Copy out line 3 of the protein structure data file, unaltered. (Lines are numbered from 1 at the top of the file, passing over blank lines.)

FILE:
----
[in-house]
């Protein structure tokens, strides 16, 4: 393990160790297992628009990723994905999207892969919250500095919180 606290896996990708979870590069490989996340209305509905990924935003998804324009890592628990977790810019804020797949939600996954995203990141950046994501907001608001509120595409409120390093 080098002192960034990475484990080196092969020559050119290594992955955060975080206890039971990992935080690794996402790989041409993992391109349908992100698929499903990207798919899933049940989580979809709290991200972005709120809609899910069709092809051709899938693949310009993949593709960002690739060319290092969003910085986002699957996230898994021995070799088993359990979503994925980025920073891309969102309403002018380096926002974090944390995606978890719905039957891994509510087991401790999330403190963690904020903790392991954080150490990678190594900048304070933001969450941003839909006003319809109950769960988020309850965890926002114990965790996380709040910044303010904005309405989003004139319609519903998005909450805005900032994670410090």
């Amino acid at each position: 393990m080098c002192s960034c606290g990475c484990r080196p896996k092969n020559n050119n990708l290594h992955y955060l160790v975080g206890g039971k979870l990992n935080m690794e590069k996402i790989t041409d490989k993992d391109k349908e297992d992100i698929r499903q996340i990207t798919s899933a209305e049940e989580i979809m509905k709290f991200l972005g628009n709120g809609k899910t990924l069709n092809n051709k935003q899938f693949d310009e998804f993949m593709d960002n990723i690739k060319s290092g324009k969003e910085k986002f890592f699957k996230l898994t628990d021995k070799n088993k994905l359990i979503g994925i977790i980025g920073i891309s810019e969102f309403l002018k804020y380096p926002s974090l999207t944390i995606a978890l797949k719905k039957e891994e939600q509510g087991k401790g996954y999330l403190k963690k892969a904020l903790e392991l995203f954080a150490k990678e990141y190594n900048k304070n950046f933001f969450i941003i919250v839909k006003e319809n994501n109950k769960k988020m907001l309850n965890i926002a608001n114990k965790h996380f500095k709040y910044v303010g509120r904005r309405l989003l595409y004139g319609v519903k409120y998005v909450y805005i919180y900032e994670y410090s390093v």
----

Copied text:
């Amino acid at each position: 393990m080098c002192s960034c606290g990475c484990r080196p896996k092969n020559n050119n990708l290594h992955y955060l160790v975080g206890g039971k979870l990992n935080m690794e590069k996402i790989t041409d490989k993992d391109k349908e297992d992100i698929r499903q996340i990207t798919s899933a209305e049940e989580i979809m509905k709290f991200l972005g628009n709120g809609k899910t990924l069709n092809n051709k935003q899938f693949d310009e998804f993949m593709d960002n990723i690739k060319s290092g324009k969003e910085k986002f890592f699957k996230l898994t628990d021995k070799n088993k994905l359990i979503g994925i977790i980025g920073i891309s810019e969102f309403l002018k804020y380096p926002s974090l999207t944390i995606a978890l797949k719905k039957e891994e939600q509510g087991k401790g996954y999330l403190k963690k892969a904020l903790e392991l995203f954080a150490k990678e990141y190594n900048k304070n950046f933001f969450i941003i919250v839909k006003e319809n994501n109950k769960k988020m907001l309850n965890i926002a608001n114990k965790h996380f500095k709040y910044v303010g509120r904005r309405l989003l595409y004139g319609v519903k409120y998005v909450y805005i919180y900032e994670y410090s390093v």